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|Title:||Using behaviour change and implementation science to address low referral rates in oncology|
|Authors:||Long JC; Debono D; Williams R; Salisbury E; O’Neill S; Eykman E; Butler J; Rawson R; Phan-Thien K-C; Thompson S; Braithwaite J; Chin M; Taylor N|
|Categories:||Cancer Control, Survivorship, and Outcomes Research - Health Services, Economic and Health Policy Analyses|
Cancer Type - Bowel Colorectal Cancer
|Journal Title:||BMC Health Services Research|
|Page number start:||904|
|Abstract:||Background Patients undergoing surgery for bowel cancer now have a routine screening test to assess their genetic predisposition to this and other cancers (Lynch syndrome). A result indicating a high risk should trigger referral to a genetic clinic for diagnostic testing, information, and management. Appropriate management of Lynch syndrome lowers morbidity and mortality from cancer for patients and their family, but referral rates are low. The aim of this project was to increase referral rates for patients at high risk of Lynch syndrome at two Australian hospitals, using the Theoretical Domains Framework (TDF) Implementation approach. Methods Multidisciplinary teams at each hospital mapped the referral process and discussed barriers to referral. A 12-month retrospective audit measured baseline referral rates. The validated Influences on Patient Safety Behaviours Questionnaire was administered to evaluate barriers using the TDF. Results were discussed in focus groups and interviews, and interventions co-designed, guided by theory. Continuous monitoring audits assessed change in referral rates. Results Teams (n = 8, 11) at each hospital mapped referral processes. Baseline referral rates were 80% (4/5) from 71 screened patients and 8% (1/14) from 113 patients respectively. The questionnaire response rate was 51% (36/71). Most significant barrier domains were: ‘environmental context;’ ‘memory and decision making;’ ‘skills;’ and ‘beliefs about capabilities.’ Focus groups and interviews with 19 healthcare professionals confirmed these domains as significant. Fifteen interventions were proposed considering both emerging and theory-based results. Interventions included: clarification of pathology reports, education, introduction of e-referrals, and inclusion of genetic status in documentation. Audits continued to December 2016 showing a change in pathology processes which increased the accuracy of screening. The referral rate remained low: 46% at Hospital A and 9% Hospital B. Results suggest patients who have their referral deferred for some reason are not referred later. Conclusion Lynch syndrome is typical of low incidence problems likely to overwhelm the system as genomic testing becomes mainstream. It is crucial for health researchers to test methods and define generalizable solutions to address this problem. Whilst our approach did not improve referrals, we have deepened our understanding of barriers to referral and approaches to low frequency conditions.|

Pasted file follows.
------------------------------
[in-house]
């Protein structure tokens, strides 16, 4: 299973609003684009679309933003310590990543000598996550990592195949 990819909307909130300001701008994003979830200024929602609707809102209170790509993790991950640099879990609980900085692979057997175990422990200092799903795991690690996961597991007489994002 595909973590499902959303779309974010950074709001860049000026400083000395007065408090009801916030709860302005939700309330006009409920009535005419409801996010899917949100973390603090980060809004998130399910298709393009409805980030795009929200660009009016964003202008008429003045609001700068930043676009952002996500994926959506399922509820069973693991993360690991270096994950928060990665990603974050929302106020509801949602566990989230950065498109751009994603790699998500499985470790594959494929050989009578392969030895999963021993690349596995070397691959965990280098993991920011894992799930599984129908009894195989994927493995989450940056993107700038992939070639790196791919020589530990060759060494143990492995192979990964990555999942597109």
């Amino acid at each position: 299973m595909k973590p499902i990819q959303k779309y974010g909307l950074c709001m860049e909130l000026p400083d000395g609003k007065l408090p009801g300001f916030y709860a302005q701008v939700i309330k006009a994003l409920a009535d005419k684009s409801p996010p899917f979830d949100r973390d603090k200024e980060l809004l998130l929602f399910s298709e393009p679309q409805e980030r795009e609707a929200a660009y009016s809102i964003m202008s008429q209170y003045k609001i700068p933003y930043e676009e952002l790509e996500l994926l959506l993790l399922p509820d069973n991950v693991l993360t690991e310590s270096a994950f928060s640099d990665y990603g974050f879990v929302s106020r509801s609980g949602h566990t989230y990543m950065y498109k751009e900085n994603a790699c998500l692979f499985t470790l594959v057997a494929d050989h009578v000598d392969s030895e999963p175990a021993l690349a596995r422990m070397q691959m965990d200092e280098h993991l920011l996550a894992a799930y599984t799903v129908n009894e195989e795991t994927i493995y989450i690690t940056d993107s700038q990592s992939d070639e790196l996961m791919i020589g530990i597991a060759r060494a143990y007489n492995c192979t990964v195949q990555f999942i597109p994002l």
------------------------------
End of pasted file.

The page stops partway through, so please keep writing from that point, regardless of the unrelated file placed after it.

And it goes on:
|Division:||Cancer Research Division|
|Appears in Collections:||Research Articles|
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